Question: So I have written a book that takes place in America. The problem is, I am Irish. Most Irish publishers prefer books that relate to Ireland and I want an Irish publisher to publish my book. Now I see that most authors books have something to do with where they are from, in one way or another. I am worried that no Irish publisher will publish my book because it has nothing to do with Ireland at all. Do you think this is a genuine problem? Should I change my book so that it will have something to do with Ireland?
This is a pretty common challenge writers experience in Canada (my home). There are publishers here that only publish books set in the Maritimes, or Quebec, or the prairie provinces. Sometimes, as long as the author is from the right region, that's good enough as the mandate of some publishers is to promote writers from their region as much as the region itself.
I don't know if the same is true in Ireland, but here it is because publishers get government grants in return for publishing regional books that would not be of interest to the major international publishers. Thus, it's a way of preserving and promoting the literature of a region that would otherwise be shut out or snuffed out in favour of books from other countries.
You should check the submission guidelines of each publisher you are interested in (these will be on their website) to see what restrictions may be in place and what types of books they are particularly interested in. You may find some who are open to your book.
Again, I'm not an expert in the Irish publishing industry, but the sad reality in Canada is that many writers cannot get their books published in their home country. For example, almost every successful Canadian writer of genre fiction has a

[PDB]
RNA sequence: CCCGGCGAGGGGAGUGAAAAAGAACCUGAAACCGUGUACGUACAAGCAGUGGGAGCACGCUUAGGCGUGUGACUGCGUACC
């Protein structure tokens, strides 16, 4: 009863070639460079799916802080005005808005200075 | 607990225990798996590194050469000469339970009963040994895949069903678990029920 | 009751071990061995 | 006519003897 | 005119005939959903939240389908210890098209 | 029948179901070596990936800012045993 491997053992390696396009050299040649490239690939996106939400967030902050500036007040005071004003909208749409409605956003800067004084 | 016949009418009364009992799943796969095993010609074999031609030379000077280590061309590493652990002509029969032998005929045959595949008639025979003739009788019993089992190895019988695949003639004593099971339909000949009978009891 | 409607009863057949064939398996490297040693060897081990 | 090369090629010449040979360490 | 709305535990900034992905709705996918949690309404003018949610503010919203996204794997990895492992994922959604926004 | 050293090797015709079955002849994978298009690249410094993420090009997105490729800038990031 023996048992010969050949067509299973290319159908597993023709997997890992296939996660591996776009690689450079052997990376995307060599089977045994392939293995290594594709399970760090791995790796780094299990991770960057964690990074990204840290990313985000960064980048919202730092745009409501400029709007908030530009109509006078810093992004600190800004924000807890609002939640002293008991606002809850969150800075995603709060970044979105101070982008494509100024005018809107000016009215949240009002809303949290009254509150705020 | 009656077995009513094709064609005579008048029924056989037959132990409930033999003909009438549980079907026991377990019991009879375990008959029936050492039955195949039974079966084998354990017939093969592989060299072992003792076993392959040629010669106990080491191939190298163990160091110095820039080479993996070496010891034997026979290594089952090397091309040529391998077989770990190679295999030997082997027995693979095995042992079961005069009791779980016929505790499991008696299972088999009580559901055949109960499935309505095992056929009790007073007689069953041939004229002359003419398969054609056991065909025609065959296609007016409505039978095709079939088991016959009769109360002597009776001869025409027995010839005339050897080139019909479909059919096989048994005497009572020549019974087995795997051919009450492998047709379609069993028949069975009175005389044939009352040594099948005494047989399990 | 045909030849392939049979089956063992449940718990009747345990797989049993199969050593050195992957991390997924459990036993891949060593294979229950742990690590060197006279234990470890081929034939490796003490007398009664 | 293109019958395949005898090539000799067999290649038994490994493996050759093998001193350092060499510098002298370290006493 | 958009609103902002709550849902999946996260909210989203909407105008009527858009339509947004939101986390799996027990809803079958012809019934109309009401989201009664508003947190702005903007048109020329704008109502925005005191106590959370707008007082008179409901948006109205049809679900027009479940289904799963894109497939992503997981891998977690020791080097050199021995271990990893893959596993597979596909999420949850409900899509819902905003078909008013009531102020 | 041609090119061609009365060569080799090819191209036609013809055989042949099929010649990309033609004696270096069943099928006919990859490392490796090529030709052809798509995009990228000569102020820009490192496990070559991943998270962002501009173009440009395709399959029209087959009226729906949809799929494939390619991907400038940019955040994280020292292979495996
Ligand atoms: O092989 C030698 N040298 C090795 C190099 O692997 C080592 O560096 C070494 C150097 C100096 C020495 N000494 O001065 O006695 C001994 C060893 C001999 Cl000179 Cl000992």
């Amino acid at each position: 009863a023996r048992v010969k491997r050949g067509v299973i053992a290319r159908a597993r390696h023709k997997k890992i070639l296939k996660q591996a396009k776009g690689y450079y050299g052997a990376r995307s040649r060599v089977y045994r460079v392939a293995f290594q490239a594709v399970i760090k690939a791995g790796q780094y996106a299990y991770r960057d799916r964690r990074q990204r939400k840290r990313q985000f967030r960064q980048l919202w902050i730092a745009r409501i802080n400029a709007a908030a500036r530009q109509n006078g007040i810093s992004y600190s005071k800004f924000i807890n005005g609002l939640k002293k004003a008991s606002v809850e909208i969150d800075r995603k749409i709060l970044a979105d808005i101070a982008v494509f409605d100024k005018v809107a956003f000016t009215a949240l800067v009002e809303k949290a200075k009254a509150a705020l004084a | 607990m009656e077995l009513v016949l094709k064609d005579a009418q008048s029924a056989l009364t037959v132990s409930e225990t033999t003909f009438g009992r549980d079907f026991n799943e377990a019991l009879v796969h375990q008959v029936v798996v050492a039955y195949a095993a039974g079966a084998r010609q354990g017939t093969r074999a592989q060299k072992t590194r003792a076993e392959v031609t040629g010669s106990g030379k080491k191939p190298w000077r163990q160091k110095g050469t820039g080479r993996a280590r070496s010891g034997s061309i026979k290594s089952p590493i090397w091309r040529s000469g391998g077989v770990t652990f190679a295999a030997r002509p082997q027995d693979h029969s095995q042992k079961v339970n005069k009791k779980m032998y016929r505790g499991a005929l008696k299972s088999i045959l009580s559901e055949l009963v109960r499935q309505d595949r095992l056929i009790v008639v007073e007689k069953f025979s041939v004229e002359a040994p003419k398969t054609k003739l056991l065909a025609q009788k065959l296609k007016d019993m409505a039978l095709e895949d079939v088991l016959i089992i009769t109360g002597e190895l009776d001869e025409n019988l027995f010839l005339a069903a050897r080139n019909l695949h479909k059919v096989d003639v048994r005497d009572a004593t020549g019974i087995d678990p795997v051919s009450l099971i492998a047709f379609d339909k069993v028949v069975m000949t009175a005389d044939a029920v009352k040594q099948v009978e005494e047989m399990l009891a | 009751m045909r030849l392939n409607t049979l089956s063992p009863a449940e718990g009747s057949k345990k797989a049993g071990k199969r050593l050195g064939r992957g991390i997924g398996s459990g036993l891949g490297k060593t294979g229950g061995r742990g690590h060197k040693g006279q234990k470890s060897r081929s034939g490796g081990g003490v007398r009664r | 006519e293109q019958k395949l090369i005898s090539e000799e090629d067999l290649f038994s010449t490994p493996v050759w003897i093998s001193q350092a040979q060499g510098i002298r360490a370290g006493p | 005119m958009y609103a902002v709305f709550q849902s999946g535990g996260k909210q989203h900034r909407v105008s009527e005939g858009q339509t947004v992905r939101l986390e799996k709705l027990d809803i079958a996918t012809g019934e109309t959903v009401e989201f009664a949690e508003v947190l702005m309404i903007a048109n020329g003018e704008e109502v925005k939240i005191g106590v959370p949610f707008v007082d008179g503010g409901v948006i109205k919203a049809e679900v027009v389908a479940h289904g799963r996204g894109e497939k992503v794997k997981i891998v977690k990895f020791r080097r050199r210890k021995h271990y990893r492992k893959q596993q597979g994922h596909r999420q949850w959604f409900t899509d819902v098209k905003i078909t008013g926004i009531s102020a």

US agent and publisher. With a few notable exceptions (such as Harlequin), Canadian publishing eschews genre and focuses on literary fiction. And even then, Harlequin's major market is US readers.
Most of us would prefer to be published in our own country. It can mean a lot personally to receive validation from the community we identify with. And it hurts if we discover that we have to go abroad to find a publisher.
With that in mind, you have a tough choice regarding whether to change the setting of your book to meet the needs of Irish publishers.
Many books (particularly in genres such as literary, science fiction, fantasy, or historical) have strong settings (both physical and cultural) that are integral to the plot. The story simply could not happen anywhere else and still remain the same story.
In other books, the setting is far less important or integral. Many novels are set in almost generic mid-West US towns. Sometimes one big city can be substituted for another.
I don't know your book, so I can't tell you whether changing the setting would be relatively easy or the equivalent of ripping the soul out of the story.
I also have know idea whether you can write more authentically about Ireland than the US, and what that might add or take away from the story.
But, having come this far with your book, I think it might make sense to continue investigating before making radical revisions. See if there are Irish publishers that publish some books set in other countries. Perhaps speak to an Irish agent about this issue (maybe ask a question at a workshop) before you query. Perhaps approach some Irish writers whose books are set abroad and ask about their experience.
One other tip: when looking for an agent, you might look to agencies with expertise in publishing globally. They will likely know the best market for your book.